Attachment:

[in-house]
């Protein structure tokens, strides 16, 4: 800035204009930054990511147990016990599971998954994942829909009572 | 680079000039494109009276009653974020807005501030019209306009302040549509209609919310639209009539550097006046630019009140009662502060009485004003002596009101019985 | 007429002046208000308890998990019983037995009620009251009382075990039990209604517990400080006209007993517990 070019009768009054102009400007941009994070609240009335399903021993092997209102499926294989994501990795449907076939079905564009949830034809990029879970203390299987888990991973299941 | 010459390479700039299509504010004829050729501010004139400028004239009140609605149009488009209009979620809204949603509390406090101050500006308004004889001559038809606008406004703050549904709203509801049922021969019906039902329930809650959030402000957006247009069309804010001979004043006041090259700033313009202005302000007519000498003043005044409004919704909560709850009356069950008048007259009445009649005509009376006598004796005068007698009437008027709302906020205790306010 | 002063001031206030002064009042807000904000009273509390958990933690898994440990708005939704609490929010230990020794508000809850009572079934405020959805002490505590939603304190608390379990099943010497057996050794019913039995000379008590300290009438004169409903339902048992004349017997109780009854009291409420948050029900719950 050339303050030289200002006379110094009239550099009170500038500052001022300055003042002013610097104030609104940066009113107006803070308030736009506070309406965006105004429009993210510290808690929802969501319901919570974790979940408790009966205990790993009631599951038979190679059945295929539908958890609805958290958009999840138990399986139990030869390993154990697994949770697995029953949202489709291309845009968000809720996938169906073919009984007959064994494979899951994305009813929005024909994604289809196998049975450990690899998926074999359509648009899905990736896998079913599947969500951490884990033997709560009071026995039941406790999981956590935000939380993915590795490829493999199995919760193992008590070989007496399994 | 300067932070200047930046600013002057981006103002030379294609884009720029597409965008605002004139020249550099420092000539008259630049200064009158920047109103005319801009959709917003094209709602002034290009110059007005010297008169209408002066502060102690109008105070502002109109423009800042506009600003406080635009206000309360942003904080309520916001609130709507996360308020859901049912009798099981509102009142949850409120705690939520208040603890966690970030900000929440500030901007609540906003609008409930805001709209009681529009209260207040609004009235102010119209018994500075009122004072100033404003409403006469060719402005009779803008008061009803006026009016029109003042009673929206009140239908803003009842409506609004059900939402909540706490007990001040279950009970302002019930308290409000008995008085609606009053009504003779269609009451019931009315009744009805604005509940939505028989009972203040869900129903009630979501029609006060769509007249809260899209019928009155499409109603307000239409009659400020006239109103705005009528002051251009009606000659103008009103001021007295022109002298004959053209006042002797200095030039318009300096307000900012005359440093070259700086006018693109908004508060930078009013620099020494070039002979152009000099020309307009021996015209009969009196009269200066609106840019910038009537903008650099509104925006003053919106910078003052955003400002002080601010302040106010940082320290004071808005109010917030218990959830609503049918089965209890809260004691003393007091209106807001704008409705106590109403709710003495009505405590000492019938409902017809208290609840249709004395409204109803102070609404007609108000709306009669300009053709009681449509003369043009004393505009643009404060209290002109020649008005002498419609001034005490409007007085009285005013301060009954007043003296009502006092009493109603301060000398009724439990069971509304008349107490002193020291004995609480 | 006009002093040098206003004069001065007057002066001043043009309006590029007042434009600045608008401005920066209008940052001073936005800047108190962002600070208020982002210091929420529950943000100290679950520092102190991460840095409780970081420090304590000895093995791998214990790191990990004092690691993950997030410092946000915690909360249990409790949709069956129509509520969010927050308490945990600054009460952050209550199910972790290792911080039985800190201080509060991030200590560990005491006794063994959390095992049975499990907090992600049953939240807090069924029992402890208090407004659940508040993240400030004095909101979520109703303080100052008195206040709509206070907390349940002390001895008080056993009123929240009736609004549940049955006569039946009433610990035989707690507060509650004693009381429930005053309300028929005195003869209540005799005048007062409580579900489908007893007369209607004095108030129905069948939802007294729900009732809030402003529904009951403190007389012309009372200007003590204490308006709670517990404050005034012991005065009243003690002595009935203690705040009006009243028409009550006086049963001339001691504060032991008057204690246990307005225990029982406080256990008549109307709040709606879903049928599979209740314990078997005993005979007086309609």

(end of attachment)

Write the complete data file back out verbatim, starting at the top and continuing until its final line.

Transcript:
[in-house]
């Protein structure tokens, strides 16, 4: 800035204009930054990511147990016990599971998954994942829909009572 | 680079000039494109009276009653974020807005501030019209306009302040549509209609919310639209009539550097006046630019009140009662502060009485004003002596009101019985 | 007429002046208000308890998990019983037995009620009251009382075990039990209604517990400080006209007993517990 070019009768009054102009400007941009994070609240009335399903021993092997209102499926294989994501990795449907076939079905564009949830034809990029879970203390299987888990991973299941 | 010459390479700039299509504010004829050729501010004139400028004239009140609605149009488009209009979620809204949603509390406090101050500006308004004889001559038809606008406004703050549904709203509801049922021969019906039902329930809650959030402000957006247009069309804010001979004043006041090259700033313009202005302000007519000498003043005044409004919704909560709850009356069950008048007259009445009649005509009376006598004796005068007698009437008027709302906020205790306010 | 002063001031206030002064009042807000904000009273509390958990933690898994440990708005939704609490929010230990020794508000809850009572079934405020959805002490505590939603304190608390379990099943010497057996050794019913039995000379008590300290009438004169409903339902048992004349017997109780009854009291409420948050029900719950 050339303050030289200002006379110094009239550099009170500038500052001022300055003042002013610097104030609104940066009113107006803070308030736009506070309406965006105004429009993210510290808690929802969501319901919570974790979940408790009966205990790993009631599951038979190679059945295929539908958890609805958290958009999840138990399986139990030869390993154990697994949770697995029953949202489709291309845009968000809720996938169906073919009984007959064994494979899951994305009813929005024909994604289809196998049975450990690899998926074999359509648009899905990736896998079913599947969500951490884990033997709560009071026995039941406790999981956590935000939380993915590795490829493999199995919760193992008590070989007496399994 | 300067932070200047930046600013002057981006103002030379294609884009720029597409965008605002004139020249550099420092000539008259630049200064009158920047109103005319801009959709917003094209709602002034290009110059007005010297008169209408002066502060102690109008105070502002109109423009800042506009600003406080635009206000309360942003904080309520916001609130709507996360308020859901049912009798099981509102009142949850409120705690939520208040603890966690970030900000929440500030901007609540906003609008409930805001709209009681529009209260207040609004009235102010119209018994500075009122004072100033404003409403006469060719402005009779803008008061009803006026009016029109003042009673929206009140239908803003009842409506609004059900939402909540706490007990001040279950009970302002019930308290409000008995008085609606009053009504003779269609009451019931009315009744009805604005509940939505028989009972203040869900129903009630979501029609006060769509007249809260899209019928009155499409109603307000239409009659400020006239109103705005009528002051251009009606000659103008009103001021007295022109002298004959053209006042002797200095030039318009300096307000900012005359440093070259700086006018693109908004508060930078009013620099020494070039002979152009000099020309307009021996015209009969009196009269200066609106840019910038009537903008650099509104925006003053919106910078003052955003400002002080601010302040106010940082320290004071808005109010917030218990959830609503049918089965209890809260004691003393007091209106807001704008409705106590109403709710003495009505405590000492019938409902017809208290609840249709004395409204109803102070609404007609108000709306009669300009053709009681449509003369043009004393505009643009404060209290002109020649008005002498419609001034005490409007007085009285005013301060009954007043003296009502006092009493109603301060000398009724439990069971509304008349107490002193020291004995609480 | 006009002093040098206003004069001065007057002066001043043009309006590029007042434009600045608008401005920066209008940052001073936005800047108190962002600070208020982002210091929420529950943000100290679950520092102190991460840095409780970081420090304590000895093995791998214990790191990990004092690691993950997030410092946000915690909360249990409790949709069956129509509520969010927050308490945990600054009460952050209550199910972790290792911080039985800190201080509060991030200590560990005491006794063994959390095992049975499990907090992600049953939240807090069924029992402890208090407004659940508040993240400030004095909101979520109703303080100052008195206040709509206070907390349940002390001895008080056993009123929240009736609004549940049955006569039946009433610990035989707690507060509650004693009381429930005053309300028929005195003869209540005799005048007062409580579900489908007893007369209607004095108030129905069948939802007294729900009732809030402003529904009951403190007389012309009372200007003590204490308006709670517990404050005034012991005065009243003690002595009935203690705040009006009243028409009550006086049963001339001691504060032991008057204690246990307005225990029982406080256990008549109307709040709606879903049928599979209740314990078997005993005979007086309609």